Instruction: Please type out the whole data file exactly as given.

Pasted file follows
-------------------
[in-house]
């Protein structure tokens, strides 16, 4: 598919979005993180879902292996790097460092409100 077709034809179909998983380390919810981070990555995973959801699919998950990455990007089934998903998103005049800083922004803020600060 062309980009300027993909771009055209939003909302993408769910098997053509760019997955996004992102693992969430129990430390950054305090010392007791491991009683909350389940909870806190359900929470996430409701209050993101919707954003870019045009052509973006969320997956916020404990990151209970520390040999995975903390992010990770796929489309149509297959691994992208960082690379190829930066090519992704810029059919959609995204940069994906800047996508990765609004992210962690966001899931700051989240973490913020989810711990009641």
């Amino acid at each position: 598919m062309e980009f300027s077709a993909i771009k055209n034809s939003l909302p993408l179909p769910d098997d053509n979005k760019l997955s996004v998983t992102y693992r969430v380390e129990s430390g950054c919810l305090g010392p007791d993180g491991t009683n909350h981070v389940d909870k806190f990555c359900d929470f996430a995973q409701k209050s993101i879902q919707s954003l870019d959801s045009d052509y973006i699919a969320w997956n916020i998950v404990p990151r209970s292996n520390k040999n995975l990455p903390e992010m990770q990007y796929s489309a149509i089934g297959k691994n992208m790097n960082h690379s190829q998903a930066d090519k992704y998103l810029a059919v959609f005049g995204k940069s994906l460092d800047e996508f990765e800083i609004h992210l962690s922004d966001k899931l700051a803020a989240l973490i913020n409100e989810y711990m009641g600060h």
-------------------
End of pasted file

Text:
[in-house]
């Protein structure tokens, strides 16, 4: 598919979005993180879902292996790097460092409100 077709034809179909998983380390919810981070990555995973959801699919998950990455990007089934998903998103005049800083922004803020600060 062309980009300027993909771009055209939003909302993408769910098997053509760019997955996004992102693992969430129990430390950054305090010392007791491991009683909350389940909870806190359900929470996430409701209050993101919707954003870019045009052509973006969320997956916020404990990151209970520390040999995975903390992010990770796929489309149509297959691994992208960082690379190829930066090519992704810029059919959609995204940069994906800047996508990765609004992210962690966001899931700051989240973490913020989810711990009641």
């Amino acid at each position: 598919m062309e980009f300027s077709a993909i771009k055209n034809s939003l909302p993408l179909p769910d098997d053509n979005k760019l997955s996004v998983t992102y693992r969430v380390e129990s430390g950054c919810l305090g010392p007791d993180g491991t009683n909350h981070v389940d909870k806190f990555c359900d929470f996430a995973q409701k209050s993101i879902q919707s954003l870019d959801s045009d052509y973006i699919a969320w997956n916020i998950v404990p990151r209970s292996n520390k040999n995975l990455p903390e992010m990770q990007y796929s489309a149509i089934g297959k691994n992208m790097n960082h690379s190829q998903a930066d090519k992704y998103l810029a059919v959609f005049g995204k940069s994906l460092d800047e996508f990765e800083i609004h992210l962690s922004d966001k899931l700051a803020a989240l973490i913020n409100e989810y711990m009641g600060h």